If not for sporadic flashes of leaves turning red and gold, the first week of astronomical fall felt more like summer than autumn.
A surge of late September heat pushed mercury readings to 10-20 degrees above normal across the Inland Northwest and most of Washington state. With high temperatures soaring into the upper 80s and even low 90s in our region, some might have wondered if Mother Nature planned to skip the gradual cooldown of fall and jump directly from summer to winter.
The hottest temperatures arrived on Tuesday with Spokane, Pullman, Clarkston and Lewiston reaching a high of 90 degrees and LaCrosse, 91.
All of which makes it hard to believe that three years ago this week, record-breaking snow fell across parts of the Inland Northwest and late-season tomatoes froze off their vines. On Sept. 28, 2019, Spokane received 1.9 inches of snow followed by another 1.3 inches the next morning. The high temperature reached only 38 degrees, and the overnight low hovered in the mid-20s. Not surprisingly, the growing season came to an abrupt end.
What caused these two unusual, yet opposite, weather patterns to occur?
Three years ago, an incoming storm system collided with a thrust of arctic air to produce winter-like weather. This week, a ridge of high pressure centered over the Desert Southwest shape-shifted northward to include the Pacific Northwest, bringing hot, dry, sinking air with it.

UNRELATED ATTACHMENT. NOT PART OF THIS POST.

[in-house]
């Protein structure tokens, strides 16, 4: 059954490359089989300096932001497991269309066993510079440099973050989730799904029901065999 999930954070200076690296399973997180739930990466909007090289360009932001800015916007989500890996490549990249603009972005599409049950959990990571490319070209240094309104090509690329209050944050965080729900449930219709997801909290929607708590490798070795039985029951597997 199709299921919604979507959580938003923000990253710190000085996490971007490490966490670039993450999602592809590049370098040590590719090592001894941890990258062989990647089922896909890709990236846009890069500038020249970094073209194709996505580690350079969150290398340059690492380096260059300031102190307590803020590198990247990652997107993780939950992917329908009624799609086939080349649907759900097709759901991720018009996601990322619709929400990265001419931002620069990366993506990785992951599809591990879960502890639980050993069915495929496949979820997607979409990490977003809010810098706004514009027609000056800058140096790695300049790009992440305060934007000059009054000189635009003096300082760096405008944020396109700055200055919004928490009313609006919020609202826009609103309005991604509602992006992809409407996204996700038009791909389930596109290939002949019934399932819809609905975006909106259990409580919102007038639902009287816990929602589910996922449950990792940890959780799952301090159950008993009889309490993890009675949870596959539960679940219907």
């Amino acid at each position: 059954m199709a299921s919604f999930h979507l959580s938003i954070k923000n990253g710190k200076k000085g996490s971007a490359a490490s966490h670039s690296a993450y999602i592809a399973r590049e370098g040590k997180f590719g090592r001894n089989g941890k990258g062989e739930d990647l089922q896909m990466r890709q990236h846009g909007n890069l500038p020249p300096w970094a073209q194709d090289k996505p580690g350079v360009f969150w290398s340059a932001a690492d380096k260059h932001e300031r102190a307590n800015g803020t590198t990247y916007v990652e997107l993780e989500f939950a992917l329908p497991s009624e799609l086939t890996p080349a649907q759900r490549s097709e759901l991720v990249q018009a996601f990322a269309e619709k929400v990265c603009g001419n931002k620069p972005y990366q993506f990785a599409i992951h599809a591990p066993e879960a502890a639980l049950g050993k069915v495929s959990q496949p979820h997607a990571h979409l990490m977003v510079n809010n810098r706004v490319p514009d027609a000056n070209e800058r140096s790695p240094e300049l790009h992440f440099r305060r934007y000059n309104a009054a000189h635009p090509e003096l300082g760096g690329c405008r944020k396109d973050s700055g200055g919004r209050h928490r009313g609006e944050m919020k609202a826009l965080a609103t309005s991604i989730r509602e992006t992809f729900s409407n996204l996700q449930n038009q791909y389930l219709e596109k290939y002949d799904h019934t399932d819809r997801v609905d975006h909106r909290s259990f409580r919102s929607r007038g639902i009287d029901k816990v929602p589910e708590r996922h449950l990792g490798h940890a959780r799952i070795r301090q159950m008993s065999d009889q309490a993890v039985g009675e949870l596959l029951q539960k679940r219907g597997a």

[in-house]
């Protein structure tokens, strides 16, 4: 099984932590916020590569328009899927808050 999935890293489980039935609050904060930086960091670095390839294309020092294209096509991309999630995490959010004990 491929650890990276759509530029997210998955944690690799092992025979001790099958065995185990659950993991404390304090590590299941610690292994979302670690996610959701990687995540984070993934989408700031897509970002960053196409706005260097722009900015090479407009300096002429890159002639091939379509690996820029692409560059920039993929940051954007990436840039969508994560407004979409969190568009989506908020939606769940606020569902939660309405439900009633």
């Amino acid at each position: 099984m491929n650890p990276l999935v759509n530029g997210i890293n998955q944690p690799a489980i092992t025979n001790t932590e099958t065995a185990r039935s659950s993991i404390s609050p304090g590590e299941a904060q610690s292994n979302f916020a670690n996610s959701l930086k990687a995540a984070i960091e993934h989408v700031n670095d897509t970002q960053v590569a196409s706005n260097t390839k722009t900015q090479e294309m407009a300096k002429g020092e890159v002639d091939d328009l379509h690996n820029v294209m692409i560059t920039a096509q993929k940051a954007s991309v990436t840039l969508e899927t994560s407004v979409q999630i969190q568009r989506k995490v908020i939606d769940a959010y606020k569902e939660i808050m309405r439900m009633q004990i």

Last year at this time, conditions were much more variable. Highs ranged from 58 to 77 degrees and overnight lows between 41 and 55 degrees. What’s more, the region received measurable rainfall on three days, including 0.36 inches on Sept. 27 in Spokane.
Getting back to this year’s September sizzle, a fall cold front that arrived Tuesday night will lower temperatures into the mid-60s Thursday – considered normal for this time of year – and bring some clouds and a chance of rain.
But normal won’t last. A bright sun, blue skies and above-average temperatures are expected to return this weekend and into early next week. Highs are expected to run in the mid- to upper 70s.
All the while, the season’s last garden tomatoes will continue to ripen.
Nic Loyd is a meteorologist in Washington state. Linda Weiford is a writer in Moscow, Idaho, who’s also a weather geek. Contact: email@example.com.
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